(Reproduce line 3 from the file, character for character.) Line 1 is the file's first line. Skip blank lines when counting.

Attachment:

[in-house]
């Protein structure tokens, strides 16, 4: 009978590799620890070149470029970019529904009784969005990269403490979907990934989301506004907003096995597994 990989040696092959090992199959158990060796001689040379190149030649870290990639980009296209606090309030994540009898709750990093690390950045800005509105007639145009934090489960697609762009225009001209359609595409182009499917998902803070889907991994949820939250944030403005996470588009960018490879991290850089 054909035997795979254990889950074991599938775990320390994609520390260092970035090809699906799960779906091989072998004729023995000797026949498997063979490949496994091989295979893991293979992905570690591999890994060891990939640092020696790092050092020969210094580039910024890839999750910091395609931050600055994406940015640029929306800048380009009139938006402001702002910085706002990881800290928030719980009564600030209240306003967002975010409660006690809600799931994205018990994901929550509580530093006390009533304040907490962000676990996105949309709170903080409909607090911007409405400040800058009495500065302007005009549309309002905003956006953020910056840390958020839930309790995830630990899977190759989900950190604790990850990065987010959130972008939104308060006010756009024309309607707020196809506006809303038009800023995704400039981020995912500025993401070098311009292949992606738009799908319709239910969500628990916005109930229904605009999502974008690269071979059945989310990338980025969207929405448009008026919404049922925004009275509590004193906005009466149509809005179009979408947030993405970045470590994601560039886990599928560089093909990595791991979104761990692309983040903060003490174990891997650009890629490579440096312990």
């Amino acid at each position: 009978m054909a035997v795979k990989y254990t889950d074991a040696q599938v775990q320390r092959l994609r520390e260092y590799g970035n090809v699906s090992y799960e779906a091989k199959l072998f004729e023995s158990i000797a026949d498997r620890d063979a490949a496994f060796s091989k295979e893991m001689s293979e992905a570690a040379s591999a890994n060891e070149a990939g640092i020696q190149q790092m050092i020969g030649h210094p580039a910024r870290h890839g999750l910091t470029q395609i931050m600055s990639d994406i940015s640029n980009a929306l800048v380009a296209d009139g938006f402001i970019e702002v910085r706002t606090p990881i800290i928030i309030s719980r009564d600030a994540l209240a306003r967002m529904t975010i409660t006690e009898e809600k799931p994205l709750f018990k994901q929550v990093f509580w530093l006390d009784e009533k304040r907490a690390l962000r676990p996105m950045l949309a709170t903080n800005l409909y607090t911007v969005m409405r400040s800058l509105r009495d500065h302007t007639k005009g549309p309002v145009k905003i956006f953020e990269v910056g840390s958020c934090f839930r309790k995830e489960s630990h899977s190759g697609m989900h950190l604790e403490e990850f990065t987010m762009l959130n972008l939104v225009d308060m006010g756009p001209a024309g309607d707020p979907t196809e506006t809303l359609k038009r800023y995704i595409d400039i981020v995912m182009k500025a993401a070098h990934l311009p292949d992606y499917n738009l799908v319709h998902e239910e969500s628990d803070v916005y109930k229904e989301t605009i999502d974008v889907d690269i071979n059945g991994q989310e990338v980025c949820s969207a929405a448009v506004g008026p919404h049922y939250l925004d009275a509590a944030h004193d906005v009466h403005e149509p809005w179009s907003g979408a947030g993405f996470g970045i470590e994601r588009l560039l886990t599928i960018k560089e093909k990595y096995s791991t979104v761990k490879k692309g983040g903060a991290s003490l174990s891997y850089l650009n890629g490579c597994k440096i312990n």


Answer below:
């Amino acid at each position: 009978m054909a035997v795979k990989y254990t889950d074991a040696q599938v775990q320390r092959l994609r520390e260092y590799g970035n090809v699906s090992y799960e779906a091989k199959l072998f004729e023995s158990i000797a026949d498997r620890d063979a490949a496994f060796s091989k295979e893991m001689s293979e992905a570690a040379s591999a890994n060891e070149a990939g640092i020696q190149q790092m050092i020969g030649h210094p580039a910024r870290h890839g999750l910091t470029q395609i931050m600055s990639d994406i940015s640029n980009a929306l800048v380009a296209d009139g938006f402001i970019e702002v910085r706002t606090p990881i800290i928030i309030s719980r009564d600030a994540l209240a306003r967002m529904t975010i409660t006690e009898e809600k799931p994205l709750f018990k994901q929550v990093f509580w530093l006390d009784e009533k304040r907490a690390l962000r676990p996105m950045l949309a709170t903080n800005l409909y607090t911007v969005m409405r400040s800058l509105r009495d500065h302007t007639k005009g549309p309002v145009k905003i956006f953020e990269v910056g840390s958020c934090f839930r309790k995830e489960s630990h899977s190759g697609m989900h950190l604790e403490e990850f990065t987010m762009l959130n972008l939104v225009d308060m006010g756009p001209a024309g309607d707020p979907t196809e506006t809303l359609k038009r800023y995704i595409d400039i981020v995912m182009k500025a993401a070098h990934l311009p292949d992606y499917n738009l799908v319709h998902e239910e969500s628990d803070v916005y109930k229904e989301t605009i999502d974008v889907d690269i071979n059945g991994q989310e990338v980025c949820s969207a929405a448009v506004g008026p919404h049922y939250l925004d009275a509590a944030h004193d906005v009466h403005e149509p809005w179009s907003g979408a947030g993405f996470g970045i470590e994601r588009l560039l886990t599928i960018k560089e093909k990595y096995s791991t979104v761990k490879k692309g983040g903060a991290s003490l174990s891997y850089l650009n890629g490579c597994k440096i312990n």